Mr. Kundra: You have been hired by the Board (excuse me, the Obama Administration) to reduce federal technology spending, to increase information sharing between federal agencies, to allow greater access to government information and to ensure privacy and security. What now? Having been in IT for over 20 years (including 5 years with the RTC, God rest its soul), I offer you the following advice:
More CIOs Give Advice to Kundra
Check out the lessons learned that our other authors have to share with Vivek Kundra, the first federal CIO. Make the better both comfortable and familiar, advises Niel Nickolaisen, CIO and Director of Strategic Planning at Headwaters. Remember your customer, says Thomas Murphy, Senior VP & CIO for AmerisourceBergen. Don’t underestimate the importance of your advisors, says Mykolas Rambus, CIO of Forbes Media.
Know Where You Are Going
The responsibility in front of you is daunting. As such, do not create a laundry list of objectives. Rather, pick a few specific objectives and hone in on those. Follow the tried and true strategy of “crawl, walk, run.” Do not allow others to set the agenda, set the agenda yourself.
Simplify, Standardize, and Scale
Whenever possible, identify common platforms—hardware and software that each agency utilizes. There should be a standard payroll system, a common general ledger system, a common purchasing system, etc. There should be a limited set of approved hardware and operating systems. Having then simplified the approved hardware and software environment, negotiate with hardware/software vendors taking advantage of size and scale.
Look to the Clouds
You must look to the clouds from which your deliverance shall come. There you will find greater security, lower costs, and improved services for all federal agencies. There you will find software-as-a-service applications rather than multi-year ERP implementations. There you will find Google Apps, Salesforce.com, and a host of other solutions that will require minimal capital investments. There you will find solutions that can be implemented in shorter periods of time. There you will find freedom.
Don’t Divide to Conquer
Many believe that if you optimize each part of the organization, you’ll end up with an optimized organization. In reality, that strategy leads to many of the worst habits of organizational design (thank you Bob Lewis for pointing out this fact). Likewise, applying this organizational approach to the federal government will ensure the continuation of disparate systems and practices. Dividing responsibilities across agencies, telling each owner to take care of his/her agency will inevitably result in divisions, fighting over resources, and a federal government whose parts don’t fit together. The federal government will not effectively deliver the results desired by the administration in power. Don’t do that.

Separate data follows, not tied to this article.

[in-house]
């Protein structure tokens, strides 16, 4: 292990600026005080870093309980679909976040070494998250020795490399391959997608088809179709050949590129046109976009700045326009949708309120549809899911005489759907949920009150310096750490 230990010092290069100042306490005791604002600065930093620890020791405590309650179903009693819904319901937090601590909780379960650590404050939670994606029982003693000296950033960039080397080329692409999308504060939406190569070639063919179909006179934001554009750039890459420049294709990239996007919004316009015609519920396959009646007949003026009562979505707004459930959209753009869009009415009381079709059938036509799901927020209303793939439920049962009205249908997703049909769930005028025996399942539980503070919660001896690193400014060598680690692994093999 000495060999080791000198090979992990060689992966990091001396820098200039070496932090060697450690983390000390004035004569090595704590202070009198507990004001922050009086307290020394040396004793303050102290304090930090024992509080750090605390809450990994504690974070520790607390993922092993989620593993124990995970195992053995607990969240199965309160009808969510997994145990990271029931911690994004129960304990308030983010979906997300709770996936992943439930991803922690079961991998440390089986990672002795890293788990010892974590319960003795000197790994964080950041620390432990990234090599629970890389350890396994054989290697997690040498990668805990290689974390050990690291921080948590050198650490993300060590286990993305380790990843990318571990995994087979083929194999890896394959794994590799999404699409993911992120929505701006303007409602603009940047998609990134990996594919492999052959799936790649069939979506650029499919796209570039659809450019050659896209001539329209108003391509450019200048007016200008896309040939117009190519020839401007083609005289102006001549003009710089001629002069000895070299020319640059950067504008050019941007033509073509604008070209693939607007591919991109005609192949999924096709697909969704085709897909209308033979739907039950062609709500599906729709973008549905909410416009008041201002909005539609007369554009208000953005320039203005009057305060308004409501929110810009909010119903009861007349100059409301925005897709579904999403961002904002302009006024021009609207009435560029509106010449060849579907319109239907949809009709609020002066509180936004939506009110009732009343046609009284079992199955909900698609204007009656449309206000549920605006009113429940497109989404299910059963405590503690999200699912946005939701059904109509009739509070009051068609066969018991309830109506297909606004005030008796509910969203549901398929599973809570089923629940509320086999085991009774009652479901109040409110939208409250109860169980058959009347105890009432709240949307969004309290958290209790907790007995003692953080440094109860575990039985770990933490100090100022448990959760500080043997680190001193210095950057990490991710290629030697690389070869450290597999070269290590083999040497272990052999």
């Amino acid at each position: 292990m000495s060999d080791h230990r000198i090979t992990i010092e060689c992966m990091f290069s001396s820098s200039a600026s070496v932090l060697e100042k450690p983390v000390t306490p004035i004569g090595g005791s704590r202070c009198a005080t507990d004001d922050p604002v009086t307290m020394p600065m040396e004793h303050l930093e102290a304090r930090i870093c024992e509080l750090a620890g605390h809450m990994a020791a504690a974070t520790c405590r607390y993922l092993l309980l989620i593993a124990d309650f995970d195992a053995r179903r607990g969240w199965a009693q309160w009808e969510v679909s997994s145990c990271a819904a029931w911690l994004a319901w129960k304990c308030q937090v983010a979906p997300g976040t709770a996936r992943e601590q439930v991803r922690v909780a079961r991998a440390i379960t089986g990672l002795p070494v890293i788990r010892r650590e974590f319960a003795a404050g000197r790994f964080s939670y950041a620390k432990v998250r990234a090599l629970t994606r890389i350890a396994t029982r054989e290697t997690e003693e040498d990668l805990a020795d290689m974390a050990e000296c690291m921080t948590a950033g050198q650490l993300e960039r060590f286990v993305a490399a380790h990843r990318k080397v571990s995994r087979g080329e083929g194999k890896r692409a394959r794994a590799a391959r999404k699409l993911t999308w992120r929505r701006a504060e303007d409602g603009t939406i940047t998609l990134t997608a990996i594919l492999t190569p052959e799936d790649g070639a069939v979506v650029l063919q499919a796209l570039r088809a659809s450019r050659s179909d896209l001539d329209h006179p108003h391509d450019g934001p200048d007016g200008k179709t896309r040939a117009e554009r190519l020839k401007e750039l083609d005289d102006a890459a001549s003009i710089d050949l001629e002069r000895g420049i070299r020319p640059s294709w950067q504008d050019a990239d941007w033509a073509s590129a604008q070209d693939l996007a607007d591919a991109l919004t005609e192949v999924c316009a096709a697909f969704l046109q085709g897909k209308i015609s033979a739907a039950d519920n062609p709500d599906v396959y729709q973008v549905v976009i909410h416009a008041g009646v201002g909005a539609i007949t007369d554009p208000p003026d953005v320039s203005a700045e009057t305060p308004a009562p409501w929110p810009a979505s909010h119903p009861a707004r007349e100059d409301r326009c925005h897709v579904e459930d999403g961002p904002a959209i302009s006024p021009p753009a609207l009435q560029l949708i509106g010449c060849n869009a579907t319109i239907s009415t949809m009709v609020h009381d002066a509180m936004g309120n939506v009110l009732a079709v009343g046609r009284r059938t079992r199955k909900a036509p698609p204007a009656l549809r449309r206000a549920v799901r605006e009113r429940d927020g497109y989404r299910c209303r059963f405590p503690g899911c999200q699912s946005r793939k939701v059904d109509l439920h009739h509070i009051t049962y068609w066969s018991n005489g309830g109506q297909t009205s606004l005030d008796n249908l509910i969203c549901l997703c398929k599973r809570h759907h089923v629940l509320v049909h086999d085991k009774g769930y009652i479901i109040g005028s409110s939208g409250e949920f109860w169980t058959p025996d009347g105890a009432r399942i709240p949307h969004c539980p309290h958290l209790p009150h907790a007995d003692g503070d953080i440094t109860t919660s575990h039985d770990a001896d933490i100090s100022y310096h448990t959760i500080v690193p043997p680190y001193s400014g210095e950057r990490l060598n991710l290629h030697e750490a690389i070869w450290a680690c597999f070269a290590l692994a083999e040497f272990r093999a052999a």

Tell every owner of technology, in each federal agency, that he or she is a part of the federal government. They are currently focused on a single agency but responsible for the entirety of the services being provided by the federal government, not just a fragment.
It is a known fact—projects tend to fail, enhancements always succeed. Why do projects have a tendency to fail? They are inherently complex, they divorce the project team from the end-users, and they require years to complete. Think what can happen in a two-year period of time: the sponsor can be promoted/terminated/hired away, key members of the team can leave, or the balance of political power can shift. Why do enhancements always succeed? It is because enhancements are simple, the development team and analysts work directly with the users and the efforts are short in duration.
If you want to create a sense of urgency, you will need to think small. You will need to break down projects into a series of small enhancements.
Remember Who Your Customers Are
Customers are the people who make or influence buying decisions. In your case, that is the taxpayers who elect the President and Congressional representatives who evaluate your efforts. Just as in healthy companies, you need to have every agency focus on exactly the same customer as everyone else in the federal government the external, taxpaying customer.
As a CIO, you will be asked by the Administration to reduce expenses, increase revenues, and increase efficiency. Remember to not kill the “goose that lays the golden eggs.” When you testify before Congressional Committees, speak out against legislation that will limit the number of H1B visas. Speak out against legislation that limits off-shoring. Speak out against legislation that attempts to control the internet. Speak out against legislation that will prove to be counterproductive in the long run. All good business CIOs, do not avoid disagreeing with the Administration (in their case, the Board) when they are wrong. What is the worst thing they can do to you? Fire you?
Mark A. Stone has more than 28 years of experience in the field of information technology, incuding 15 years at Zale Corporation, where he served as Senior Vice President/CIO. Prior to Zale, Mark served as the Director of Financial Operations for the Resolution Trust Corporation. In this capacity, he was responsible for all activities associated with financial operations — loan servicing, asset processing, asset operations, financial reporting, and asset systems — for 203 institutions and $14.4 billion in assets. Mark is a Certified Public Accountant and holds a BBA in Accounting from Baylor University and a Masters in Divinity from Westminster Theological Seminary.